tesco clubcard prices

As the nation’s largest grocer, Tesco tends to lead the category in most cases. It was the first to build a customer loyalty programme with Clubcard, the first to offer an Aldi price match, and subsequently Clubcard Prices.

It should come as no surprise, then, that Tesco has led the way in adopting the use of a bold and bright yellow – a category generic semiotic – to signify lower price.

But having just lost its Court of Appeals bid over claims that it copied Lidl’s logo for Clubcard Prices, it’s now going to have to rethink its branding.

The yellow circle on a blue background has to go. However, while Lidl can claim ownership of that design, the ownership of the colour yellow to signify discount is harder to claim. So Tesco could proceed in one of two ways:

  1. Lean into the immediacy of yellow, but in a more generalised way with a version of a yellow sticker that is at least differentiated ‘enough’ from Lidl’s.
  2. Move towards a more ownable and distinct label that could use tropes and colours from Tesco’s visual system.

In this case, I’d suggest the former, leaning more towards the more general approach. In a retail environment, we are scanning the shelves looking to shortcut all the information available to us to find our product as quickly as possible. As we’re walking up and down, our brain filters out a lot of information. Yellow does a good job to disrupt that autopilot as it catches the eye very quickly, regardless of a customer’s loyalty to one supermarket or another.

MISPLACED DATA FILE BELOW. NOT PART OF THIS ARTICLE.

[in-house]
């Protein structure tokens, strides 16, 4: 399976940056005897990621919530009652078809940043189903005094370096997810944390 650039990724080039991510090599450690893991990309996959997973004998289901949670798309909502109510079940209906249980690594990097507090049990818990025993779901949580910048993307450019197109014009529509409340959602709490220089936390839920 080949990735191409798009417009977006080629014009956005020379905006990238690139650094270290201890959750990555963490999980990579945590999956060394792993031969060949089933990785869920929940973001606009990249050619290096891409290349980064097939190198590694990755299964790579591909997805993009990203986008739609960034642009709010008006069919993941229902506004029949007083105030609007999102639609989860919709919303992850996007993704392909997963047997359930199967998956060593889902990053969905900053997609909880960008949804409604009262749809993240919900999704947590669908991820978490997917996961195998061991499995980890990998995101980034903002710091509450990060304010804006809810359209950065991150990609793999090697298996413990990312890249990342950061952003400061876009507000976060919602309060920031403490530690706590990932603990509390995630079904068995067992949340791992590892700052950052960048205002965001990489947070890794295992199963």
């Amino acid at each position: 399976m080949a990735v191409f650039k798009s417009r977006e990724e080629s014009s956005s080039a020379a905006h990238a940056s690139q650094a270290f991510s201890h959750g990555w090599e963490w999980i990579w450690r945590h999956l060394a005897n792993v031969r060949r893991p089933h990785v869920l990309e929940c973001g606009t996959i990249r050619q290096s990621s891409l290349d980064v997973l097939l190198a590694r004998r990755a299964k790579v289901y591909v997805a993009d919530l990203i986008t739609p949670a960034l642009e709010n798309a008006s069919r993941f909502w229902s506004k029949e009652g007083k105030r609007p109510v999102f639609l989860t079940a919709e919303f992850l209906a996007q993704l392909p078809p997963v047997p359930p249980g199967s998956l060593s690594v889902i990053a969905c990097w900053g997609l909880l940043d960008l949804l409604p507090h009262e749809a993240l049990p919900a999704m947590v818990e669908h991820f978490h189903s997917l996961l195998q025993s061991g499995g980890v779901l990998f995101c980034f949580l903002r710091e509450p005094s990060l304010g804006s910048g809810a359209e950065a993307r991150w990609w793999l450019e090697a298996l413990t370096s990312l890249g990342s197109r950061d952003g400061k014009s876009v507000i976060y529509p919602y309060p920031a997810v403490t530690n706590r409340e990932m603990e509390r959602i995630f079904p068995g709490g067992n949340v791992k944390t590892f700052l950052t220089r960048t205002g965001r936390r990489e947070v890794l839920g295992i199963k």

Yellow has been used to signify discounts and deals across the retail landscape for decades  –  not just in the UK but in many other countries. Its meaning is immediate. Customers intuitively know the meaning and relevance of that yellow sticker in a supermarket environment – and it’s just as effective in an e-commerce setting as a physical store.

Sainsbury’s Nectar Prices deploys a purple from the brand’s wider colour palette. While the purple may well be distinctive against the backdrop of the Sainsbury’s orange masterbrand, it requires more time for consumers to intuitively associate it with lower prices, and for purple to disrupt the ‘autopilot’. 

One option would be for Tesco to deploy its own ‘red’ labels. After all, it has been used for many years to signify ‘sale’ or ‘markdown’ across the industry – in fact, it’s the colour it uses for its Aldi Price Match. There’s an issue with this simple solution, though. It would need to create a degree of difference between those two value messages for customers, and using a yellow ensures their shopping environment doesn’t look like an all-year-round sale.

Tesco Clubcard prices

This brings us to the real question: does a price label have to be ownable and distinctive?

Ownable – no.

If every supermarket had its own way of signifying what is full price and what is lower price, we’d all suffer. We already have to carry around multiple loyalty cards to access the best prices for things, questioning whether it is actually a deal or not. The last thing we really need is to have to learn each supermarket’s idiosyncratic sticker colour systems.

Distinctiveness from category – no.

Distinctive design is vital for a brand. It’s how people recognise it, it empowers the brand to tell its own story. But does distinctiveness from the rest of the category have to extend to every single touchpoint of a retail experience when the audience is already in your shop?

Distinctiveness within your shop environment – yes.

The design challenge is more about how to navigate your customers around a store or an online shopping experience in as easy and enjoyable a manner as possible. And that may mean you need to distinguish between one value message, and another (ie Aldi Price Match).

In the interim, Tesco should focus on the intuitive power of yellow in a less legally inflammatory way to provide that intuitive, immediate and disruptive trigger. But Tesco’s real opportunity is to once again lead from the front when it comes to customer centricity.